RIVER GAUGING STATIONS INFORMATION (24hr Average):   0000KOB005 Driekoppies Weir 2.545 m3/s   | 0000KOB003 Enjakeni Weir 10.912 m3/s   | 0000X1H001 Hooggenoeg Weir 14.614 m3/s   | 0000KOB004 Lebombo Weir m3/s   | 0000KOB007 Mananga Weir 11.706 m3/s   | 0000KOB008 Matsamo Weir 0.933 m3/s   | 0000KOB012 Mzimnene Weir 0.326 m3/s   | 0000KOB001 Sandbult Weir m3/s   | 0000KOB002 Tonga Weir 6.170 m3/s   | 0000KOB011 Mhlume Weir 13.857 m3/s   |

Project Finance

Funding was through the Development Bank of South Africa (DBSA) loan of R488,4 million at 10% interest. Construction and Engineering totaled R418million and Relocation and Compensation cost R70million.

The DBSA, as financiers required a major effort to be made to minimize income leakage from the area where the Dam was constructed. Funding for the Dam was to be spent in and remain in the area as far as possible, to provide the maximum benefit to the local community. This required the maximum employment of local people, either directly by the Main Contractor or as subcontractors. To this end, several committees were set-up to direct and coordinate the efforts of various interested parties.

One of the first committees formed was the Local Entrepreneurial opportunities Committee (LEOC) which comprised concerned local businessmen, the Main Contractor, the Engineer and KOBWA. Subcontracts totalled R188million of which 3.3% was awarded to local entrepreneurs, 39.1% to sub-regional subcontractors and 57.6% to subcontractors outside the sub-region. Another committee involved the Main Contractor, the Matsamo Community Action Committee (MAC), the Engineer and KOBWA in the co-ordinated promotion of employing as much of the workforce as possible from the nearby communities.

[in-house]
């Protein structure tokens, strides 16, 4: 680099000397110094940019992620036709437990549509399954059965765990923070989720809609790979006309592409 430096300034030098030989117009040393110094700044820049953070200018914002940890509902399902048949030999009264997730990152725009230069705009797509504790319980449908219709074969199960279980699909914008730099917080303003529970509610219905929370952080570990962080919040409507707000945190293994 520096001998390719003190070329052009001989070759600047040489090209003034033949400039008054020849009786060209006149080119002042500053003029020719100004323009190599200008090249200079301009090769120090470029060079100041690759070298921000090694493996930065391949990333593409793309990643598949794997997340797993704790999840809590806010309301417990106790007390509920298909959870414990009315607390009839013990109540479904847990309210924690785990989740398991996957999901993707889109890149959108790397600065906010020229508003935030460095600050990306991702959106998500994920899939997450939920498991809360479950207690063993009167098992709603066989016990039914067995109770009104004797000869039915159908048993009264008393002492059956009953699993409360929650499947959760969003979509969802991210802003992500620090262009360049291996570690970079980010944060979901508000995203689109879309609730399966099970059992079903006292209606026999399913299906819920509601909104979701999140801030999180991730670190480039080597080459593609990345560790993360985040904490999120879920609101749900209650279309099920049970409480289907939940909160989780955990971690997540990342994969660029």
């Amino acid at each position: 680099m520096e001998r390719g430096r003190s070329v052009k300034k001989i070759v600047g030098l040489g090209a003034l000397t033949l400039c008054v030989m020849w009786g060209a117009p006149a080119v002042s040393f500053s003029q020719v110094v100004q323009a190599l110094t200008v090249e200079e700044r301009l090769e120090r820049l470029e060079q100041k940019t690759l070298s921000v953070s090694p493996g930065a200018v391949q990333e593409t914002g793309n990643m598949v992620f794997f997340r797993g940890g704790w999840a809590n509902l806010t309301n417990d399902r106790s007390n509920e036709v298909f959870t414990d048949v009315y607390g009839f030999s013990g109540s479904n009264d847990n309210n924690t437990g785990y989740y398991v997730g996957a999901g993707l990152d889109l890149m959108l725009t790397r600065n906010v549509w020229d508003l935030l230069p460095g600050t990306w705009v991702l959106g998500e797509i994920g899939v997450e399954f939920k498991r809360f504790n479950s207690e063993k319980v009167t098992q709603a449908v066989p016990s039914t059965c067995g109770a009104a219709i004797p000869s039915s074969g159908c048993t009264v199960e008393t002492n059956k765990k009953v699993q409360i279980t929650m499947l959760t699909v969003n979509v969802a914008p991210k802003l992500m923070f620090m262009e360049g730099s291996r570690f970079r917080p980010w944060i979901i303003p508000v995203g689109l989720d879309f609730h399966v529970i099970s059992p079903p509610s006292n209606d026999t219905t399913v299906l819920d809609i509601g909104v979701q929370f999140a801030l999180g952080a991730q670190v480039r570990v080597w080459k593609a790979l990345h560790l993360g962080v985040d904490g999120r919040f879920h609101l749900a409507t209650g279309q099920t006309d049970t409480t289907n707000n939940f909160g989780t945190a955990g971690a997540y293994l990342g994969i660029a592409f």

This committee was called the Employment Working Group (EWG). Although the Dam itself provided only limited opportunities for the use of labour-intensive construction methods, these methods were applied whenever possible in the areas such as the construction of housing and infra-structural services for both temporary and permanent requirements. The total manpower cost comprised 23% of the costs which is well above the 15% average for this type of construction. The employment of local residents reduces the negative social impact of immigrant workers which frequently disrupts family lives in the area and results in higher incidents of community health and social problems.